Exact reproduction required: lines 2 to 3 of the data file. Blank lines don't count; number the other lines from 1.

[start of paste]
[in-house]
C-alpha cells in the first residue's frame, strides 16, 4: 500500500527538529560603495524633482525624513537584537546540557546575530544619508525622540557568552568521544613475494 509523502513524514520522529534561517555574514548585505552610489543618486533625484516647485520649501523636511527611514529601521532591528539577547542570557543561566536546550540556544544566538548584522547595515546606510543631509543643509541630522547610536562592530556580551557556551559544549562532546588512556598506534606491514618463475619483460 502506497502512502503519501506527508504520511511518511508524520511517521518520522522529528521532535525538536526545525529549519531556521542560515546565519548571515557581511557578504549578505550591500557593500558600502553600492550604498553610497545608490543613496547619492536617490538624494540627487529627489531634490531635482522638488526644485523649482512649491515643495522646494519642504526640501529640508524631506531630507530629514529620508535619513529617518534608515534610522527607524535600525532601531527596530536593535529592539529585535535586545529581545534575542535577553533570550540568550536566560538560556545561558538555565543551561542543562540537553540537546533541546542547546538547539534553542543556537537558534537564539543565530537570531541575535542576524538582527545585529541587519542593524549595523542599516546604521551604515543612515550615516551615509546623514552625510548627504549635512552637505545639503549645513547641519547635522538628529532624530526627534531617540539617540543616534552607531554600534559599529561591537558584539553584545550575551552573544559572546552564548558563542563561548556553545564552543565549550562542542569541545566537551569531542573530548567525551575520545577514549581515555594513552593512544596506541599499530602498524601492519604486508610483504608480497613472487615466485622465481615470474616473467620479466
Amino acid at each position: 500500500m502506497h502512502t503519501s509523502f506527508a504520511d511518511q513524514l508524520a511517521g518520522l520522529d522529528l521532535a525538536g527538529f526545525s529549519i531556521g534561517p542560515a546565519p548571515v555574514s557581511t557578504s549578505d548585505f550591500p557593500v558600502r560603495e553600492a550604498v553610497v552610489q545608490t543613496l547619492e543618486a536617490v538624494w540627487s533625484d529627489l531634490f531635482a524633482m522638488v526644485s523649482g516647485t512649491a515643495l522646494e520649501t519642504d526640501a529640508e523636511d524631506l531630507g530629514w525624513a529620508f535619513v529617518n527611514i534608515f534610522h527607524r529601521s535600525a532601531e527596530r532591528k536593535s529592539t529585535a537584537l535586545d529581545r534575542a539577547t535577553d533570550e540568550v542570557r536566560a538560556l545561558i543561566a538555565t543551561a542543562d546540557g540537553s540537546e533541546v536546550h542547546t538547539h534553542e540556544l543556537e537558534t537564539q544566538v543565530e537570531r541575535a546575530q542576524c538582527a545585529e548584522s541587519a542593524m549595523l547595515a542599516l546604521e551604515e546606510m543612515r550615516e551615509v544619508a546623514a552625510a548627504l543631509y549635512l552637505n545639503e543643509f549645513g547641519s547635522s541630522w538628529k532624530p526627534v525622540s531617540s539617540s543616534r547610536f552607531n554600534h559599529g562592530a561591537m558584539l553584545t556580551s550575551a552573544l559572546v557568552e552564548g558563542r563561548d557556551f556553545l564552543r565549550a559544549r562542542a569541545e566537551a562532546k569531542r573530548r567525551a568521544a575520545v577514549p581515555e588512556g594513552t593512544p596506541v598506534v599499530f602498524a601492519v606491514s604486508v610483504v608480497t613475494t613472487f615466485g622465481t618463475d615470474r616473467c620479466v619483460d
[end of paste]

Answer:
C-alpha cells in the first residue's frame, strides 16, 4: 500500500527538529560603495524633482525624513537584537546540557546575530544619508525622540557568552568521544613475494 509523502513524514520522529534561517555574514548585505552610489543618486533625484516647485520649501523636511527611514529601521532591528539577547542570557543561566536546550540556544544566538548584522547595515546606510543631509543643509541630522547610536562592530556580551557556551559544549562532546588512556598506534606491514618463475619483460 502506497502512502503519501506527508504520511511518511508524520511517521518520522522529528521532535525538536526545525529549519531556521542560515546565519548571515557581511557578504549578505550591500557593500558600502553600492550604498553610497545608490543613496547619492536617490538624494540627487529627489531634490531635482522638488526644485523649482512649491515643495522646494519642504526640501529640508524631506531630507530629514529620508535619513529617518534608515534610522527607524535600525532601531527596530536593535529592539529585535535586545529581545534575542535577553533570550540568550536566560538560556545561558538555565543551561542543562540537553540537546533541546542547546538547539534553542543556537537558534537564539543565530537570531541575535542576524538582527545585529541587519542593524549595523542599516546604521551604515543612515550615516551615509546623514552625510548627504549635512552637505545639503549645513547641519547635522538628529532624530526627534531617540539617540543616534552607531554600534559599529561591537558584539553584545550575551552573544559572546552564548558563542563561548556553545564552543565549550562542542569541545566537551569531542573530548567525551575520545577514549581515555594513552593512544596506541599499530602498524601492519604486508610483504608480497613472487615466485622465481615470474616473467620479466
Amino acid at each position: 500500500m502506497h502512502t503519501s509523502f506527508a504520511d511518511q513524514l508524520a511517521g518520522l520522529d522529528l521532535a525538536g527538529f526545525s529549519i531556521g534561517p542560515a546565519p548571515v555574514s557581511t557578504s549578505d548585505f550591500p557593500v558600502r560603495e553600492a550604498v553610497v552610489q545608490t543613496l547619492e543618486a536617490v538624494w540627487s533625484d529627489l531634490f531635482a524633482m522638488v526644485s523649482g516647485t512649491a515643495l522646494e520649501t519642504d526640501a529640508e523636511d524631506l531630507g530629514w525624513a529620508f535619513v529617518n527611514i534608515f534610522h527607524r529601521s535600525a532601531e527596530r532591528k536593535s529592539t529585535a537584537l535586545d529581545r534575542a539577547t535577553d533570550e540568550v542570557r536566560a538560556l545561558i543561566a538555565t543551561a542543562d546540557g540537553s540537546e533541546v536546550h542547546t538547539h534553542e540556544l543556537e537558534t537564539q544566538v543565530e537570531r541575535a546575530q542576524c538582527a545585529e548584522s541587519a542593524m549595523l547595515a542599516l546604521e551604515e546606510m543612515r550615516e551615509v544619508a546623514a552625510a548627504l543631509y549635512l552637505n545639503e543643509f549645513g547641519s547635522s541630522w538628529k532624530p526627534v525622540s531617540s539617540s543616534r547610536f552607531n554600534h559599529g562592530a561591537m558584539l553584545t556580551s550575551a552573544l559572546v557568552e552564548g558563542r563561548d557556551f556553545l564552543r565549550a559544549r562542542a569541545e566537551a562532546k569531542r573530548r567525551a568521544a575520545v577514549p581515555e588512556g594513552t593512544p596506541v598506534v599499530f602498524a601492519v606491514s604486508v610483504v608480497t613475494t613472487f615466485g622465481t618463475d615470474r616473467c620479466v619483460d